Glory of Heracles boasts good tactical controls and emphasizes strategic play, providing sufficient--but optional--depth. Magic-boosting becomes a vital strategy during boss fights, when you want to strengthen basic elemental spells to capitalize on your opponents' elemental weaknesses. You're also encouraged to follow this basic strategy during random battles, which makes it somewhat tricky to keep your ether reserves up because the advanced spells incorporate multiple elements, quickly draining ether. You're given a good range of AI controls, so you can focus your allies on healing, conserving mana and ether, or unleashing powerful skills. A wealth of status effects muddle your battle plans, inflicting you with poison, confusion, and the like. Food consumption is a more interesting tactic: you can use food to regenerate health as well as activate a variety of passive abilities, easily giving you the edge. You can also equip food items to be used automatically when your teammates are in danger. The only major irritant is that your teammates will target foes already dead for overkills because you targeted them when they were alive, as opposed to targeting living--and more threatening--enemies that summon allies or replicate. While this is great for your ether supplies, it's frustrating during boss fights, when every tactical move counts.
One of the game's more baffling flaws is its somewhat unbalanced difficulty level. Even while solving primitive puzzles and navigating mazes and dungeons, you can fly through the first half of the game battling on autopilot; this makes the tactical options moot for the initial 15 hours as you fend off weakling opponents in mind-numbing combat. Eventually the difficulty jumps and you'll engage in annoying back-to-back fights that culminate in boss battles. Although you can always continue if your party succumbs, which lowers the difficulty and frustration, boss fights are the game's only truly challenging feature. Bosses heal, summon allies, replicate, regenerate mana, and use just about every trick in the genre to outmaneuver you, making for some satisfying fights.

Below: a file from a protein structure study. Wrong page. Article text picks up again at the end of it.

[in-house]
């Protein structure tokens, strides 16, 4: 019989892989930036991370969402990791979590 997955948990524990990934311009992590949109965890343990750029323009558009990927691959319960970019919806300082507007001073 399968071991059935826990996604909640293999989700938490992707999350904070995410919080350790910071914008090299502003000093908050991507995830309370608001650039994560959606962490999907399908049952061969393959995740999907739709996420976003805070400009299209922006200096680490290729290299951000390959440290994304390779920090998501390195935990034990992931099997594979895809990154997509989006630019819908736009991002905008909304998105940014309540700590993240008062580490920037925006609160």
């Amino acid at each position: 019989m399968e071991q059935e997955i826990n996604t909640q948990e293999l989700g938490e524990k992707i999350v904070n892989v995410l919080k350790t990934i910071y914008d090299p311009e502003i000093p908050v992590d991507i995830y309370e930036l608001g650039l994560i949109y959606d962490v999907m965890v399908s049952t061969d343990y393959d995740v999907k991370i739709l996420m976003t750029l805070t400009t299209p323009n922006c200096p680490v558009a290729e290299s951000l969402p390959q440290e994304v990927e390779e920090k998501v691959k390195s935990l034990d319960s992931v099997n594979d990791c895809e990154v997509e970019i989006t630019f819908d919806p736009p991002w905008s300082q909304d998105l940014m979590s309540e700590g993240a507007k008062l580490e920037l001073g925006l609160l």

Strong customization options add depth and let you create the ultimate gear for your warriors so you can lead an elite immortal team. The blacksmith enables you to forge new weapons from materials or boost the power of your weaponry, while an alchemist unlocks latent abilities from your weapons and armor, imbuing them with magic and skills. A polisher restores any rusty gear you find, often unlocking the game's most potent weaponry for enhancement.
An interesting visual style applies a cel-shaded look to detailed character models and monsters, which move fluidly but have intentionally rough faces that hark back to the days of sprites and pixelated features. The 3D environments are colorful and relaxing, including peaceful seaside settlements, pretty grasslands, and detailed architecture. The music is forgettable, but it's far from grating, with pleasant town melodies and invigorating battle tunes to accompany flashy battle effects.
Glory of Heracles is roughly 35 hours long and features a "new game plus" option, but choosing this strips you of your equipment and abilities, which undermines its replayability unless you want to tackle a dull survival mode that pits you against a never-ending onslaught of foes to see how long you'll last. The game is simple enough for genre newcomers, but it uses some complex options that are almost worthless during the first half and do nothing to enliven gameplay later. Glory of Heracles is competent but ordinary and is worth a look only if you find its customization options or ether system appealing.